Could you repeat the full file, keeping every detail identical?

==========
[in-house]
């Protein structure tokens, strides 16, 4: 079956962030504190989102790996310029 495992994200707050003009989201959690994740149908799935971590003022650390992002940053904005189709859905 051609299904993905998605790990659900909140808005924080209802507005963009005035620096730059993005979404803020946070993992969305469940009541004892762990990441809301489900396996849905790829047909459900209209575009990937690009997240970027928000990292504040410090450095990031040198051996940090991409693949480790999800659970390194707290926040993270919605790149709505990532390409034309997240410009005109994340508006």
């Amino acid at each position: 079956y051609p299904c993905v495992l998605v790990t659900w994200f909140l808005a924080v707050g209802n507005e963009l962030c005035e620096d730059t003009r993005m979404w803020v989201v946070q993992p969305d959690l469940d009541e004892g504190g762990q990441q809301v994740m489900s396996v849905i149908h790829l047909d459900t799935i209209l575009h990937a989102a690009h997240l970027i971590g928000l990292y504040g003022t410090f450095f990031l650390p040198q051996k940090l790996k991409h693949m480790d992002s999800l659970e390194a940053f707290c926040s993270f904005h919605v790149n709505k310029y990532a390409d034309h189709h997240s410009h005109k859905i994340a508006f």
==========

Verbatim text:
[in-house]
């Protein structure tokens, strides 16, 4: 079956962030504190989102790996310029 495992994200707050003009989201959690994740149908799935971590003022650390992002940053904005189709859905 051609299904993905998605790990659900909140808005924080209802507005963009005035620096730059993005979404803020946070993992969305469940009541004892762990990441809301489900396996849905790829047909459900209209575009990937690009997240970027928000990292504040410090450095990031040198051996940090991409693949480790999800659970390194707290926040993270919605790149709505990532390409034309997240410009005109994340508006």
């Amino acid at each position: 079956y051609p299904c993905v495992l998605v790990t659900w994200f909140l808005a924080v707050g209802n507005e963009l962030c005035e620096d730059t003009r993005m979404w803020v989201v946070q993992p969305d959690l469940d009541e004892g504190g762990q990441q809301v994740m489900s396996v849905i149908h790829l047909d459900t799935i209209l575009h990937a989102a690009h997240l970027i971590g928000l990292y504040g003022t410090f450095f990031l650390p040198q051996k940090l790996k991409h693949m480790d992002s999800l659970e390194a940053f707290c926040s993270f904005h919605v790149n709505k310029y990532a390409d034309h189709h997240s410009h005109k859905i994340a508006f």